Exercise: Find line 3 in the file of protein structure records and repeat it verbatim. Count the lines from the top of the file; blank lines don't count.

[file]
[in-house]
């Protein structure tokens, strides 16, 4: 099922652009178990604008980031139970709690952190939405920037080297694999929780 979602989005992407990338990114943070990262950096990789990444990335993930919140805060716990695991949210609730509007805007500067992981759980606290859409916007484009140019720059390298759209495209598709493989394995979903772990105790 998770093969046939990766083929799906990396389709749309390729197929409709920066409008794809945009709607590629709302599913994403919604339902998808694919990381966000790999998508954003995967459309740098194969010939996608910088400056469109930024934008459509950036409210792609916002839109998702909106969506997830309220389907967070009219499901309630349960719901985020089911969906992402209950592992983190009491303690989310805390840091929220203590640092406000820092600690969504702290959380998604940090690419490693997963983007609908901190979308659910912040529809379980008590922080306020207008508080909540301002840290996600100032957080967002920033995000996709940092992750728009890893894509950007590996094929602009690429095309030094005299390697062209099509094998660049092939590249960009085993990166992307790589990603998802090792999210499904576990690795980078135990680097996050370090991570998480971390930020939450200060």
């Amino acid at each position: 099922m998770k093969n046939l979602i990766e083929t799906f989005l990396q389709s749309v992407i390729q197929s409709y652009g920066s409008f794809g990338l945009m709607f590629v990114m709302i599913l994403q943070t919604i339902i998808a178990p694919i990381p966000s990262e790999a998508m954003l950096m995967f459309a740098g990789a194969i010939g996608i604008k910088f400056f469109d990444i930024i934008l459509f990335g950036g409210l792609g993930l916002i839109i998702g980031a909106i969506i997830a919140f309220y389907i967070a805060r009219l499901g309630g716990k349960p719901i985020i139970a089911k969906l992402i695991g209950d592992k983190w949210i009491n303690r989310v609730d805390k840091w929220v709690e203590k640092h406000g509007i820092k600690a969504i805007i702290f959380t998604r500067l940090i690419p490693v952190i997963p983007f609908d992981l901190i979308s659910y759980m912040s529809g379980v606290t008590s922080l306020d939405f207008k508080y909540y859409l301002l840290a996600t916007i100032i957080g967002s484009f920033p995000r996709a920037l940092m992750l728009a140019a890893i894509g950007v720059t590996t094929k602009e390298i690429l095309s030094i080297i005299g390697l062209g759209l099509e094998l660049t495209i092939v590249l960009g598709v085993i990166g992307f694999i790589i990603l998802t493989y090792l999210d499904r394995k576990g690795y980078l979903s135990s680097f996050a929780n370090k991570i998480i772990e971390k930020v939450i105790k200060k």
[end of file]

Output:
């Amino acid at each position: 099922m998770k093969n046939l979602i990766e083929t799906f989005l990396q389709s749309v992407i390729q197929s409709y652009g920066s409008f794809g990338l945009m709607f590629v990114m709302i599913l994403q943070t919604i339902i998808a178990p694919i990381p966000s990262e790999a998508m954003l950096m995967f459309a740098g990789a194969i010939g996608i604008k910088f400056f469109d990444i930024i934008l459509f990335g950036g409210l792609g993930l916002i839109i998702g980031a909106i969506i997830a919140f309220y389907i967070a805060r009219l499901g309630g716990k349960p719901i985020i139970a089911k969906l992402i695991g209950d592992k983190w949210i009491n303690r989310v609730d805390k840091w929220v709690e203590k640092h406000g509007i820092k600690a969504i805007i702290f959380t998604r500067l940090i690419p490693v952190i997963p983007f609908d992981l901190i979308s659910y759980m912040s529809g379980v606290t008590s922080l306020d939405f207008k508080y909540y859409l301002l840290a996600t916007i100032i957080g967002s484009f920033p995000r996709a920037l940092m992750l728009a140019a890893i894509g950007v720059t590996t094929k602009e390298i690429l095309s030094i080297i005299g390697l062209g759209l099509e094998l660049t495209i092939v590249l960009g598709v085993i990166g992307f694999i790589i990603l998802t493989y090792l999210d499904r394995k576990g690795y980078l979903s135990s680097f996050a929780n370090k991570i998480i772990e971390k930020v939450i105790k200060k």